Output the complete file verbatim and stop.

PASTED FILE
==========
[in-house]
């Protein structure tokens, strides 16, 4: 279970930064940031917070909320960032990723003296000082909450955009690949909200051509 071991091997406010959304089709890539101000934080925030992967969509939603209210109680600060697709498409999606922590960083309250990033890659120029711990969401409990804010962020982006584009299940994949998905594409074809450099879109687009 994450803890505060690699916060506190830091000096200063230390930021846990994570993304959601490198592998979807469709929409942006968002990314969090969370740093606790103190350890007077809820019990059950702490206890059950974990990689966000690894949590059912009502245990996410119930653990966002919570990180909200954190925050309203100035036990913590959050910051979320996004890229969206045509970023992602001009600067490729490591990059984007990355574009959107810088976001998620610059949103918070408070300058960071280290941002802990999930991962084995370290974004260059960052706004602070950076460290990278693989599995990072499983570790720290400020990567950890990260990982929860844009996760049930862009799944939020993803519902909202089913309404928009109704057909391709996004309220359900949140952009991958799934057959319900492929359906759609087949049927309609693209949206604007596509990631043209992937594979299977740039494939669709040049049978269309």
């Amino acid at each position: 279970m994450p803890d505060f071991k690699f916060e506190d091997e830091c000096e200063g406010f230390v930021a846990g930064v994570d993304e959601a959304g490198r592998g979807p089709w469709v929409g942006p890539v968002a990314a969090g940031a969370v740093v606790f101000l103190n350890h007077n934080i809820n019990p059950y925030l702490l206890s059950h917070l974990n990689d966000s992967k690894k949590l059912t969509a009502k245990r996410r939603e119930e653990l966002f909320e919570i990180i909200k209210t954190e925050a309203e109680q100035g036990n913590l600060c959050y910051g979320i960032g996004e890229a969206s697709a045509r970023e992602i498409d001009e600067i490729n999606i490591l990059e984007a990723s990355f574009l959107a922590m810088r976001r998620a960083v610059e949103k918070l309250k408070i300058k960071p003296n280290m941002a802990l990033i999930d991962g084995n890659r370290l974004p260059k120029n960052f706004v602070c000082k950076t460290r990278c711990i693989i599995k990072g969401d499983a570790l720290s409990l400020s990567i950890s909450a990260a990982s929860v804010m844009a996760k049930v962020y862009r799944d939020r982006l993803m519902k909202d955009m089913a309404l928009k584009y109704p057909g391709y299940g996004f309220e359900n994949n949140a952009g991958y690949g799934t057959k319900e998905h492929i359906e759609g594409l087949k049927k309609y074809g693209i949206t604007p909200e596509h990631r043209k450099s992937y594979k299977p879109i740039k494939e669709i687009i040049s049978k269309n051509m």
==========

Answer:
[in-house]
């Protein structure tokens, strides 16, 4: 279970930064940031917070909320960032990723003296000082909450955009690949909200051509 071991091997406010959304089709890539101000934080925030992967969509939603209210109680600060697709498409999606922590960083309250990033890659120029711990969401409990804010962020982006584009299940994949998905594409074809450099879109687009 994450803890505060690699916060506190830091000096200063230390930021846990994570993304959601490198592998979807469709929409942006968002990314969090969370740093606790103190350890007077809820019990059950702490206890059950974990990689966000690894949590059912009502245990996410119930653990966002919570990180909200954190925050309203100035036990913590959050910051979320996004890229969206045509970023992602001009600067490729490591990059984007990355574009959107810088976001998620610059949103918070408070300058960071280290941002802990999930991962084995370290974004260059960052706004602070950076460290990278693989599995990072499983570790720290400020990567950890990260990982929860844009996760049930862009799944939020993803519902909202089913309404928009109704057909391709996004309220359900949140952009991958799934057959319900492929359906759609087949049927309609693209949206604007596509990631043209992937594979299977740039494939669709040049049978269309």
């Amino acid at each position: 279970m994450p803890d505060f071991k690699f916060e506190d091997e830091c000096e200063g406010f230390v930021a846990g930064v994570d993304e959601a959304g490198r592998g979807p089709w469709v929409g942006p890539v968002a990314a969090g940031a969370v740093v606790f101000l103190n350890h007077n934080i809820n019990p059950y925030l702490l206890s059950h917070l974990n990689d966000s992967k690894k949590l059912t969509a009502k245990r996410r939603e119930e653990l966002f909320e919570i990180i909200k209210t954190e925050a309203e109680q100035g036990n913590l600060c959050y910051g979320i960032g996004e890229a969206s697709a045509r970023e992602i498409d001009e600067i490729n999606i490591l990059e984007a990723s990355f574009l959107a922590m810088r976001r998620a960083v610059e949103k918070l309250k408070i300058k960071p003296n280290m941002a802990l990033i999930d991962g084995n890659r370290l974004p260059k120029n960052f706004v602070c000082k950076t460290r990278c711990i693989i599995k990072g969401d499983a570790l720290s409990l400020s990567i950890s909450a990260a990982s929860v804010m844009a996760k049930v962020y862009r799944d939020r982006l993803m519902k909202d955009m089913a309404l928009k584009y109704p057909g391709y299940g996004f309220e359900n994949n949140a952009g991958y690949g799934t057959k319900e998905h492929i359906e759609g594409l087949k049927k309609y074809g693209i949206t604007p909200e596509h990631r043209k450099s992937y594979k299977p879109i740039k494939e669709i687009i040049s049978k269309n051509m």